The IDER (Inclusive Digital Educational Resources) Working Group meets again this week. It’s time to think about making recommendations. The process will be helped by recent agreement on the Blackboard Required Standards which include Accessibility but what will this look like in practice?
Accessibility is not a popular subject. Already there are comments about this representing more work. I’m trying to say it’s not additional – it’s more like a different way to do what’s already being done. The loss of TechDis has further diminished the status of accessible online content. The Excellence Gateway Toolkit for Accessible Learning Materials has been archived, as has the BBC My Web My Way site while the RNIB’s Web Accessibility Centre seems to have got lost, along with the University of Salford’s Skills for Access which promoted accessible multimedia. The second set of guidelines from the Web Accessibility Initiative are less intuitive than the first and British Dyslexia Association and AbilityNet appear to be the only organisations still offering specific guidance on font, colour and contrast etc. The move is towards personalisation; the idea being individual users will customise their browsers to suit their own requirements. It makes sense but content creators need to ensure this can happen for examples one of the problem areas is PDF. People like PDFs because they are uneditable and the format looks the same on all applications but locking it down makes it less flexible. You need Adobe Acrobat to make visual changes, which is not free, and using it is neither easy nor intuitive
There is also the problem of web resources which are not downloadable. I have a problem with grey text on a white background. It seems increasingly popular and I’m not sure why. The British Dyslexia Association’s advises us to use dark on light e.g. ‘Use dark coloured text on a light (not white) background’ and ‘Most users prefer dark print on a pale background.’ AbilityNet say ‘If using a light-coloured type, make sure the background colour is dark enough to provide sufficient contrast.’ BDA also say ‘Avoid white backgrounds …White can appear too dazzling.’ Yet B/W is ok for me. I can tone it down using the screen brightness. It’s grey on white which is the problem.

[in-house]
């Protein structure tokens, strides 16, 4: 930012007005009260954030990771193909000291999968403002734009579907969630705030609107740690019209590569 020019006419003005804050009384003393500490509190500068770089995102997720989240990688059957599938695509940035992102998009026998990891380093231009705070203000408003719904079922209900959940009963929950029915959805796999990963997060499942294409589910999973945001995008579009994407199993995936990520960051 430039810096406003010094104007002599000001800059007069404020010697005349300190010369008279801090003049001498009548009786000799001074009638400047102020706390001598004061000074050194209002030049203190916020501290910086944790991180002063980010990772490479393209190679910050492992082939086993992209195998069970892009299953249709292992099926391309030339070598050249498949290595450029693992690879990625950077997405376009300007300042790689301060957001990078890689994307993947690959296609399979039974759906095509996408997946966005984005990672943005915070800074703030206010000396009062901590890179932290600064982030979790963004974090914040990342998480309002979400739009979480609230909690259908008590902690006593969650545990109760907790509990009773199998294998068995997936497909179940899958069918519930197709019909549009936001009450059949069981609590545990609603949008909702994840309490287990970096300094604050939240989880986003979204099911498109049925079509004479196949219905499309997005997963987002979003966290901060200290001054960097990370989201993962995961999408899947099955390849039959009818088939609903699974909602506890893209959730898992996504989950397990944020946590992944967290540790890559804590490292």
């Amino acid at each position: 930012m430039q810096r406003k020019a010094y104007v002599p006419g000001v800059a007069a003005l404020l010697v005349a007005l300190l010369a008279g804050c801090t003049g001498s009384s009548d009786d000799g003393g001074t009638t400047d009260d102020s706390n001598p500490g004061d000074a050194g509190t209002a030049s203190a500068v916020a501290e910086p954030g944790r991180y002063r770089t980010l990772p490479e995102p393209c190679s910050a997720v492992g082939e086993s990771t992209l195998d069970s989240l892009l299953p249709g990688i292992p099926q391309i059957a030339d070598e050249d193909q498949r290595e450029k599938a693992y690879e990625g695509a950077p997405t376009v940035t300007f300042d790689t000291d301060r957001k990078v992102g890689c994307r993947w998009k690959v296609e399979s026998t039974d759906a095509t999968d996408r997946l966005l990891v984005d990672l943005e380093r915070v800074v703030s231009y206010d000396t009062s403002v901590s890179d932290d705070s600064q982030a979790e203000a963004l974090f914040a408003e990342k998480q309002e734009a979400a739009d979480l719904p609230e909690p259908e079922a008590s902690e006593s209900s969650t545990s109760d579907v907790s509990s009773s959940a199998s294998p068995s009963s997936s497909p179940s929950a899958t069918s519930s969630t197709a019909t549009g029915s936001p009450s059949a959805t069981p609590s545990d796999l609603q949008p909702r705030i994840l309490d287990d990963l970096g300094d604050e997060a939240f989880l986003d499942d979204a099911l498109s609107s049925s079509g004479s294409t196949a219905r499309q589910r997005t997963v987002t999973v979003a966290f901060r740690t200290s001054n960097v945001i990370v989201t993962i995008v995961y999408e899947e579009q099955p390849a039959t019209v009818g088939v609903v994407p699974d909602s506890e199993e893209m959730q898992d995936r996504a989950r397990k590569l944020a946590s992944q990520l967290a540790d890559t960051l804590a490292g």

This reinforces how there’s no one size fits all solution. One answer may be to raise awareness of the diversity of ways users might want to access digital resources and support that diversity with inclusive practice guidelines while also promoting how to change browser settings. I’m not a huge fan of the DIY approach. The image below shows some of the steps needed to change text colour . There are multiple windows requiring local knowledge, for example how do you know if you need the Colours, Font or Accessibility button on the Internet Options menu and once you’ve made the change for one website, it can create inappropriate changes for others.?
I don’t know what the answer is and with the gradual dilution of sector wide support for inclusion and accessibility, I wonder if anyone does. I’ve over 20 years of experience with ICT and can still get lost online. It seems too easy an option to say appearance can be configured in your browser, or expect people to understand the need for providing alternative formats. Unless you’ve experienced the frustration of digital exclusion for yourself, persuading colleague to change behaviour is going to be a challenge. However, the proposed changes to the DSA, and the need for institutions to revisit the duty to make reasonable adjustments to the provision of information and resources, means someone has to do it and for me the IDER Working Group is in an ideal position to explore these issues and reach some workable conclusions. In the meantime, if anyone has any useful suggestions around promoting and achieving inclusive digital practice please do feel free to get in touch. All suggestions are welcome 🙂